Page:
by Vineeta Abraham, May 9, 2021
Many adults with yearbooks filled with high school “horror stories” will claim they originated from the rigid, harsh social structure they had to adhere to, complete with bullies, queen bees, and their select array of victims. This myth is the reason behind many administrative efforts to integrate students in middle schools and high schools across the country as an attempt to attack the issue of social circles or “cliques” from multiple angles. When doing this, they often think that tackling the main problem involves eliminating the social hierarchies that exist in the halls of almost every high school. While this seems to be in the students’ best interests, it may be doing more harm than help. What teachers and administrators often fail to recognize is that when students are socially structured, they are able to create identities for themselves and thrive in the niches that the school environment creates for them. While most people assume this means that a sense of privilege will linger among several of these social standings, it should be noted that allowing students to stay comfortably within their social groups might be a better alternative than forcing them to intermingle. Although people have misconceptions about the nature of so-called “cliques,” and are therefore enforcing programs to dismember them, allowing these social circles to thrive, while taking care to encourage healthy cooperation between them, can help students develop psychologically in group settings and avoid the negative effects of not having a social group to call their own.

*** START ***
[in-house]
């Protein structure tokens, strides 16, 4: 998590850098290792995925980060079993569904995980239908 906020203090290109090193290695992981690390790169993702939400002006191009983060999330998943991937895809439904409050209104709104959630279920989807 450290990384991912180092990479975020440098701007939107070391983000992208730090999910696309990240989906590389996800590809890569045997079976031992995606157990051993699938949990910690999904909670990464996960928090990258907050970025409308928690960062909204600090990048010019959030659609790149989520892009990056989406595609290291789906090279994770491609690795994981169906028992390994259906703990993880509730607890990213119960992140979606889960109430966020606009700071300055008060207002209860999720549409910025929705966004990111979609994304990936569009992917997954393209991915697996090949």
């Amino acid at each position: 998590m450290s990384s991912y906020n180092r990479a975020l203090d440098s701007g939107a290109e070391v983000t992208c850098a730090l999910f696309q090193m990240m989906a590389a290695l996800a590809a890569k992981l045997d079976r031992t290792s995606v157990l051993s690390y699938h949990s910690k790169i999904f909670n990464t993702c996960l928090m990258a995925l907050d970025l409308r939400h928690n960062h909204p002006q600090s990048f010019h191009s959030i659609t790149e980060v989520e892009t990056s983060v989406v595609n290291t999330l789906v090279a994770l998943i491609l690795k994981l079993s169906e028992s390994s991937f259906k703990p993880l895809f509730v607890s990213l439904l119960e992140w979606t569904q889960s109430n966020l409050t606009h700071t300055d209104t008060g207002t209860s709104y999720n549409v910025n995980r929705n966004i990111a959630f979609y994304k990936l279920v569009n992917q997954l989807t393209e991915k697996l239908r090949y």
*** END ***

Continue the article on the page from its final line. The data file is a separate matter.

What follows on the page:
Much of the skepticism surrounding the existence of social circles in schools comes from stereotypical assumptions about them. These are often fueled and exaggerated by the media, through means such as books, television series, and teen-drama movies. The entirety of the infamous 2004 comedy Mean Girls revolves around a typical new girl trying to outmaneuver the social ladder that exists at her new school, including the “A-list girl clique” described in the summary provided on the internet movie database, IMDb. In this movie, many types of cliques and social circles are represented, as well as a clearly defined ladder that is topped by the so called “mean girls.” The movie highlights the entitled, harmful personalities of those who top these social hierarchies and proposes that cliques tend to remain vicious towards each other and cannot coexist peacefully (IMDb). Media such as this promote a general sense of wariness in the minds of their audiences, which include families, educators, and administrators, through their use of pure exaggeration. One may argue that some schools do in fact have a strong presence of social hierarchies and social ladders, but it must also be noted that this is not very different from how society is structured in a world outside of the school building. Status is not a foreign concept for our communities, and treating it as such in school doesn’t prepare students for what they will face long after graduating from their microcosms of the real world. However, it is possible to attract attention towards eliminating the toxic potentials of social hierarchies while still encouraging the social groups.